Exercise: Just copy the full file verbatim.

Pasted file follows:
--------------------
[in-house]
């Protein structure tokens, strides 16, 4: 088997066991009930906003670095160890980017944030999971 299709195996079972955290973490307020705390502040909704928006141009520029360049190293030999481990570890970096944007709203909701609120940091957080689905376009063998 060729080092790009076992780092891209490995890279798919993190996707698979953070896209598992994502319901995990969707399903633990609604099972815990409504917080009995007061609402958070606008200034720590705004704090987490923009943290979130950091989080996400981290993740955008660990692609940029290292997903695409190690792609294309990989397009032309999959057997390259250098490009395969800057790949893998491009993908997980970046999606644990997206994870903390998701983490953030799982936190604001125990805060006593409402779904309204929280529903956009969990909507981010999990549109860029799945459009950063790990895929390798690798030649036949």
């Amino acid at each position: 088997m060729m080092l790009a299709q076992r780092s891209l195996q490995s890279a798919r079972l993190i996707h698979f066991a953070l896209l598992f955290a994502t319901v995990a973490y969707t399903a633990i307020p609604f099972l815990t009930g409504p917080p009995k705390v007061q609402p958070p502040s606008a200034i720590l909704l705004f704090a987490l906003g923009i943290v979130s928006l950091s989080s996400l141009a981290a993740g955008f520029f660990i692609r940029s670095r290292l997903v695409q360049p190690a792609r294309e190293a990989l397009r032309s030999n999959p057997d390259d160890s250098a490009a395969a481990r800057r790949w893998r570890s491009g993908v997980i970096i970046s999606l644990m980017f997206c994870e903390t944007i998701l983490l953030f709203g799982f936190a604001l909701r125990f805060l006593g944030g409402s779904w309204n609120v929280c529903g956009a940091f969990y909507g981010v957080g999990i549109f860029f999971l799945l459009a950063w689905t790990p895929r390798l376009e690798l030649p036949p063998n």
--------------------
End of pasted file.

[in-house]
């Protein structure tokens, strides 16, 4: 088997066991009930906003670095160890980017944030999971 299709195996079972955290973490307020705390502040909704928006141009520029360049190293030999481990570890970096944007709203909701609120940091957080689905376009063998 060729080092790009076992780092891209490995890279798919993190996707698979953070896209598992994502319901995990969707399903633990609604099972815990409504917080009995007061609402958070606008200034720590705004704090987490923009943290979130950091989080996400981290993740955008660990692609940029290292997903695409190690792609294309990989397009032309999959057997390259250098490009395969800057790949893998491009993908997980970046999606644990997206994870903390998701983490953030799982936190604001125990805060006593409402779904309204929280529903956009969990909507981010999990549109860029799945459009950063790990895929390798690798030649036949």
């Amino acid at each position: 088997m060729m080092l790009a299709q076992r780092s891209l195996q490995s890279a798919r079972l993190i996707h698979f066991a953070l896209l598992f955290a994502t319901v995990a973490y969707t399903a633990i307020p609604f099972l815990t009930g409504p917080p009995k705390v007061q609402p958070p502040s606008a200034i720590l909704l705004f704090a987490l906003g923009i943290v979130s928006l950091s989080s996400l141009a981290a993740g955008f520029f660990i692609r940029s670095r290292l997903v695409q360049p190690a792609r294309e190293a990989l397009r032309s030999n999959p057997d390259d160890s250098a490009a395969a481990r800057r790949w893998r570890s491009g993908v997980i970096i970046s999606l644990m980017f997206c994870e903390t944007i998701l983490l953030f709203g799982f936190a604001l909701r125990f805060l006593g944030g409402s779904w309204n609120v929280c529903g956009a940091f969990y909507g981010v957080g999990i549109f860029f999971l799945l459009a950063w689905t790990p895929r390798l376009e690798l030649p036949p063998n």